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Success through Surgery: Weighing the options of intervention

   REQUEST AN APPOINTMENT AT VASCULAR HEALTH CLINICS    Contact Vascular Health Clinics to schedule an appointment with one of our specialists.   

REQUEST AN APPOINTMENT AT VASCULAR HEALTH CLINICS

Contact Vascular Health Clinics to schedule an appointment with one of our specialists.

 

Omar P. Haqqani, MD
Midland Daily News
April 9, 2017

Last week, we discussed the many options of treatment available for newly diagnosed conditions affecting the vascular system. In certain cases, however, surgical intervention is necessary to combat progress of conditions, as well as worsening effects.

Because each condition is unique and require different methods of surgical intervention to repair damage, there are numerous variations of surgery available to each particular case, assuring successful mediation.
 

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6 LOCATIONS TO SERVE OUR PATIENTS

Midland, Alma, Mount Pleasant,
Gladwin, West Branch, Saginaw

 

When treating either abdominal or thoracic aortic aneurysm, for example, each condition has two different options for repair: Traditional and endovascular.

In a traditional open repair of an aortic aneurysm, the aneurysm first has to be visualized through a large cut into the abdomen. Once open, a cylinder-shaped tube known as a graft is sewn into the aneurysm in order to repair it. The area affected by the aorta is ultimately relined with a sleeve of material to strengthen it, preventing rupture.

An endovascular approach to repair is much less invasive, involving a small incision along the groin. Using long, thin tubes inside the body called catheters, a graft is placed into the aneurysm utilizing x-ray guidance. Like the traditional repair, the ultimate purpose of endovascular repair is to prevent rupture of the aneurysm.

However, like with any condition, not every surgical procedure is as simple as black and white. Often times, a recommended surgery will be based off a number of contributing factors before proceeding.

When treating peripheral vascular disease, multiple surgical options are available, with recommendation based on the location and extent of the condition’s damage.

Through an angioplasty, a balloon-tipped catheter is inserted into the blood vessel affected by plaque build-up through the use of imaging guidance. Stenting, a process involving a small wire mesh tube that is often jointly used with angioplasty, helps to keep the blood vessel open.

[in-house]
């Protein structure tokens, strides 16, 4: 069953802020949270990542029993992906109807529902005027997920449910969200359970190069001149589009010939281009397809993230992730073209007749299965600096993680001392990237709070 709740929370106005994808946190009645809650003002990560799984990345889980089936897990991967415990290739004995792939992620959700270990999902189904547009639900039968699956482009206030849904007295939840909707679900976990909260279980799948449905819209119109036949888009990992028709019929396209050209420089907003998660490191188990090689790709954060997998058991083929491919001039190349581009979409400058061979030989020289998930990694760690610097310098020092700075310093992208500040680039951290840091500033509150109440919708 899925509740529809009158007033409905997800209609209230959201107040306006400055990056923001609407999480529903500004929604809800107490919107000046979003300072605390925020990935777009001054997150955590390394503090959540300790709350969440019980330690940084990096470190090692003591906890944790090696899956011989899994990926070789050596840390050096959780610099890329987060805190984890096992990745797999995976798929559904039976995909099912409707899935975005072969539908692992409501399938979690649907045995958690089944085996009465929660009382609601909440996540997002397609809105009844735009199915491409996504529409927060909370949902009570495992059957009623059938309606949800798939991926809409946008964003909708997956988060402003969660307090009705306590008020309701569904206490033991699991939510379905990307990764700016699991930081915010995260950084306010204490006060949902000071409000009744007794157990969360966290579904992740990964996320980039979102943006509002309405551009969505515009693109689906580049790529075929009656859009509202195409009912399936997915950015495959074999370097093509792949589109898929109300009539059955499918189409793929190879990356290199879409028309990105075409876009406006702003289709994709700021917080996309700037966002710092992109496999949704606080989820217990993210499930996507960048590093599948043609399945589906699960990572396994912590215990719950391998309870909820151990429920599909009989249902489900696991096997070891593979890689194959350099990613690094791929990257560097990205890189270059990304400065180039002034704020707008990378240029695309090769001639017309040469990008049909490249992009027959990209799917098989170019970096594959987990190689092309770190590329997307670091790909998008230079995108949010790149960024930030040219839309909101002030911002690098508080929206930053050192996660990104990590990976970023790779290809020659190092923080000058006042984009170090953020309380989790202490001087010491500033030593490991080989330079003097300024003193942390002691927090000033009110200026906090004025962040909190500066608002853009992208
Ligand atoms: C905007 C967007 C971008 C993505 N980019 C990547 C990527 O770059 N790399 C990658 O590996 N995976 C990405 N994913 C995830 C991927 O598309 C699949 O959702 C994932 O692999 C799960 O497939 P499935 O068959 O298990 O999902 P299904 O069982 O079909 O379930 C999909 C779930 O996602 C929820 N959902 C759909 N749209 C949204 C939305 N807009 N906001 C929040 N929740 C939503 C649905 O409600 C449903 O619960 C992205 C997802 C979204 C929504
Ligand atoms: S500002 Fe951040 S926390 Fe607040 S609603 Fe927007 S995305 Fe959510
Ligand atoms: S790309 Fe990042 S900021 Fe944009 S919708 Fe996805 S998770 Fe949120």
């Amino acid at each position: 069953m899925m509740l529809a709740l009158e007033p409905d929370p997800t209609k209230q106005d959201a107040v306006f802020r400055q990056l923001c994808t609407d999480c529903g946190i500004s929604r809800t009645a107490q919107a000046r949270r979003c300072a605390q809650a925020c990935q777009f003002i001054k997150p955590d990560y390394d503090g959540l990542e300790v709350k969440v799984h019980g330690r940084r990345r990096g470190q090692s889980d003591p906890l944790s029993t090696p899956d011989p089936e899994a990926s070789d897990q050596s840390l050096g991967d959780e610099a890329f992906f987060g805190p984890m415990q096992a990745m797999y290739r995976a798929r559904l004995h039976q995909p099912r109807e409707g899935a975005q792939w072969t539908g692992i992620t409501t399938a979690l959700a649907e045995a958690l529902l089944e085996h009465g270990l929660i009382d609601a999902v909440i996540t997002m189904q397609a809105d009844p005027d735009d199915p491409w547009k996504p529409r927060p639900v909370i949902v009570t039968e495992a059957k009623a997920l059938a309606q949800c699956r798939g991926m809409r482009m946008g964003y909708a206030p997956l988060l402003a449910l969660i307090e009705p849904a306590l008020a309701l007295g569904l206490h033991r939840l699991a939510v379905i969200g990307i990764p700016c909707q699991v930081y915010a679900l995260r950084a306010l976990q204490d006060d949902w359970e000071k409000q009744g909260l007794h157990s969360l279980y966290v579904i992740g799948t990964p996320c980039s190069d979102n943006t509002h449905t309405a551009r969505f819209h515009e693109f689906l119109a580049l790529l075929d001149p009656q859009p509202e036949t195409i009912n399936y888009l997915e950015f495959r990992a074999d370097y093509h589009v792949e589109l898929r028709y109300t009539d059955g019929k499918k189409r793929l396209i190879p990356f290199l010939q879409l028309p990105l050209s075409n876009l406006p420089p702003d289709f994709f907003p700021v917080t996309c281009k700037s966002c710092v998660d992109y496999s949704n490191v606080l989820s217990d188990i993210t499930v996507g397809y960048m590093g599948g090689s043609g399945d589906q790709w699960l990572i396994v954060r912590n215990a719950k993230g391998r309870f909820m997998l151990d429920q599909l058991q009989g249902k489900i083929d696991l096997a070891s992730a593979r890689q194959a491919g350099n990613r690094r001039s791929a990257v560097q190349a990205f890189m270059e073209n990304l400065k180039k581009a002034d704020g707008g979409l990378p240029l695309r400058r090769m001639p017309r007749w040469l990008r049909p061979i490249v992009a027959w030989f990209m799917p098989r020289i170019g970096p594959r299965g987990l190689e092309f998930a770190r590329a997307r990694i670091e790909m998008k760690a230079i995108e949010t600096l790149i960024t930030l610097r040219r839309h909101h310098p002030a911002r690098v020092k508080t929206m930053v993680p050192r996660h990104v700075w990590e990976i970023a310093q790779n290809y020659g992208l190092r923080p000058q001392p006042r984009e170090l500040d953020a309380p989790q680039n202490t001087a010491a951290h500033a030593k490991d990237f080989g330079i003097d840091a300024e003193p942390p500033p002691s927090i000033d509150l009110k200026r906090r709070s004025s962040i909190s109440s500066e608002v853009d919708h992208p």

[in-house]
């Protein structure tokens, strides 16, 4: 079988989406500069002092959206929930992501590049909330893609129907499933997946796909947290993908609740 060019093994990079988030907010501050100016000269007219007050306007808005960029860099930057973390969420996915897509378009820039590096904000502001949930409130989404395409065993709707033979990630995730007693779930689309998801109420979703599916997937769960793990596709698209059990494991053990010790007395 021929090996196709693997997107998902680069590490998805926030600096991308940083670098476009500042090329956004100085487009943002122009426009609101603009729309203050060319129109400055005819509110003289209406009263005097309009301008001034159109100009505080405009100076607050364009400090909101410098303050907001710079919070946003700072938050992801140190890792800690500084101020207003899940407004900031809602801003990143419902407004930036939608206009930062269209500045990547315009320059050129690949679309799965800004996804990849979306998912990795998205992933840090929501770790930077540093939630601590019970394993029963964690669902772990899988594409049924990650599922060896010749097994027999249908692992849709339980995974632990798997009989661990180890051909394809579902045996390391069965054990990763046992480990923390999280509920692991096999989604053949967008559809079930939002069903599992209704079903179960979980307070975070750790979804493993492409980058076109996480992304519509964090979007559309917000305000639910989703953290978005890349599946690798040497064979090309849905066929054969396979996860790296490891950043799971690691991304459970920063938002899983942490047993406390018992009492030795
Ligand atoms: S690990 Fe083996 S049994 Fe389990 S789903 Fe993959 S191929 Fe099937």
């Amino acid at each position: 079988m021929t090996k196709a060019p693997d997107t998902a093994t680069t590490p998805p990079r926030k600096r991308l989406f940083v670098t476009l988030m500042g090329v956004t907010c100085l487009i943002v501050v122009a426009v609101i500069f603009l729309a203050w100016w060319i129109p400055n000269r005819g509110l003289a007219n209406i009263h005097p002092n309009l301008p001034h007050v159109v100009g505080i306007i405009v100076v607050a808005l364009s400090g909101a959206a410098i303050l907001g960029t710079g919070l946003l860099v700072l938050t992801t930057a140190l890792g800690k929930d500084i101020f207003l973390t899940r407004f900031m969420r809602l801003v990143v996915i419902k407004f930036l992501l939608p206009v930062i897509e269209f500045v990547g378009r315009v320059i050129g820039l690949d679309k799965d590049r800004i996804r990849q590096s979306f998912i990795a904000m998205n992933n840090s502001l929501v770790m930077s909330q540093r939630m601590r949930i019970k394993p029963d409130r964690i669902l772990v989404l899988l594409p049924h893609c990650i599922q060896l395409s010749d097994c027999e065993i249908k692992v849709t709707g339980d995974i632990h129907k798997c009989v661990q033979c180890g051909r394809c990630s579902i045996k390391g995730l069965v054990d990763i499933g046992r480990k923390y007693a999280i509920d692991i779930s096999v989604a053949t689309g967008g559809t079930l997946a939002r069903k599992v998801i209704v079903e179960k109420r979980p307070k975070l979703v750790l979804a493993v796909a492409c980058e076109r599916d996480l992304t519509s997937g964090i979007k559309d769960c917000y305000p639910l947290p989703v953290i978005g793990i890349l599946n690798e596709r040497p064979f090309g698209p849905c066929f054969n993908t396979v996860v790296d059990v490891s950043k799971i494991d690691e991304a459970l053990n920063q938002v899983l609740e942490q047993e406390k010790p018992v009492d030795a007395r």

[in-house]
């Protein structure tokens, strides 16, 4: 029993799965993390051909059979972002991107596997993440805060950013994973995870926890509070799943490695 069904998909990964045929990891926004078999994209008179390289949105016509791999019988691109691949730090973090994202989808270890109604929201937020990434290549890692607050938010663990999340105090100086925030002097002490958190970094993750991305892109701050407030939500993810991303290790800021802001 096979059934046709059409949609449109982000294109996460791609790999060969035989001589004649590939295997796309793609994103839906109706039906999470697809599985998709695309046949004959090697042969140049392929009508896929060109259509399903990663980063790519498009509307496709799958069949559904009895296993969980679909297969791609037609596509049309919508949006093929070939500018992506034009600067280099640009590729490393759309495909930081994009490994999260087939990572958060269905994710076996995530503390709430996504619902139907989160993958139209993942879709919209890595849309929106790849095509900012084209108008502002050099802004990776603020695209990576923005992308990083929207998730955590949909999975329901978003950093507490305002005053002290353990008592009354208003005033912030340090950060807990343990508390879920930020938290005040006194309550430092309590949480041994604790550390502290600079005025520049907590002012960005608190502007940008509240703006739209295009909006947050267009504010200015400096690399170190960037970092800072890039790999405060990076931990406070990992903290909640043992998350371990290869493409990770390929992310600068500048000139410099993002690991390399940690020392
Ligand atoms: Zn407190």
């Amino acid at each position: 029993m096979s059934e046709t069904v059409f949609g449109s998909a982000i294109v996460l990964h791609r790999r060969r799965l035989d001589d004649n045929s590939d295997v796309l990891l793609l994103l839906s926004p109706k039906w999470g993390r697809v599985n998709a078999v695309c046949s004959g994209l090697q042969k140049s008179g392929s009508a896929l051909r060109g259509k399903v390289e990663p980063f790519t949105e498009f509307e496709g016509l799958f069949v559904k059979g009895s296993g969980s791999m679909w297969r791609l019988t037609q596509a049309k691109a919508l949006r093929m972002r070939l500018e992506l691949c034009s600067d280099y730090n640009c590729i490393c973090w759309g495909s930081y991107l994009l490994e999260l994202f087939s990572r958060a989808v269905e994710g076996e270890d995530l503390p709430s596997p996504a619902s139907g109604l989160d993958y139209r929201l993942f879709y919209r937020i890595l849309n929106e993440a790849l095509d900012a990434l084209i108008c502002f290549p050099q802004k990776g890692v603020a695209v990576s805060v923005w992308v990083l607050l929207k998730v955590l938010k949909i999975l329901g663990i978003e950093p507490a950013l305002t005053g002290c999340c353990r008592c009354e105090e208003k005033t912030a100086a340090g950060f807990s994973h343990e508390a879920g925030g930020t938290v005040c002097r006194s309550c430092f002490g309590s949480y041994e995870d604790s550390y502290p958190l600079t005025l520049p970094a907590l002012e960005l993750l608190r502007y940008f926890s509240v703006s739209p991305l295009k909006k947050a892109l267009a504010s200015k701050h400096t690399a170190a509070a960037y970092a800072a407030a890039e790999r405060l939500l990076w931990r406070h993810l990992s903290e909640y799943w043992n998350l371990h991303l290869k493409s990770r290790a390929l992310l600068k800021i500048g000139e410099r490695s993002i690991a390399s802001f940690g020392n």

Once the opening is secured, atherectomy helps to clean out the inner lining of the artery through the use of a devise that shaves or vaporizes the plaque.

However, depending on the area of the blockage, a bypass surgery may be necessary to clear the blockage. After an incision is made into the leg, arm, or groin, a graft is inserted to help reroute blood flow around the blockage, sewn above or below the blockage.

In a similar procedure, an endarterectomy may be recommended, where an incision is made into the arm or leg, and plaque is removed from the artery’s inner lining. After the artery is opened again, blood flow can be restored.

An endarterectomy is also recommended in cases of stroke to remove blockages impeding blood flow, and angioplasty and stenting can be useful in aiding those afflicted with May-Thurner syndrome.

Unlike peripheral vascular disease, where the procedure is defined through different means of removing a blockage or clearing plaque from a blood vessel, some conditions have multiple options for surgical intervention that all stem from a similar method.

Thoracic outlet syndrome is an example of this condition, with three approaches to its surgical treatment: Transaxillary, supraclavicular, and infraclavicular.

The goal of all three approaches is to relive compression caused by the condition – the different between the three, however, is the method of entry used to alleviate compression.

Transaxillary requires access through a patient’s chest to access the first rib. Once the muscles in front of the rib are divided, a portion of the rib is removed to relieve compression.

Supraclavicular’s access stems from an incision made under the patient’s neck to expose the brachia plexus region. After signs of trauma are assessed, the compression of the affected blood vessel is repaired.

Infraclavicular is a more invasive method compared to the prior two approaches, as the incision to repair the affected veins is made under the collarbone and across the chest.

While many surgical options are readily available, it is important to first consult either your medical doctor or vascular surgeon to first weigh your options, analyzing the many available procedures and selecting an operation that fits your particular needs.

Though surgery may seem like a difficult road ahead, advances in surgical procedures have allowed for low risk interventions with high success rates for vascular recovery.

To learn more about the surgical options for vascular conditions, log on to vascularhealthclinics.org.

Dr. Omar P. Haqqani is the chief of Vascular and Endovascular Surgery at Vascular Health Clinics in Midland.


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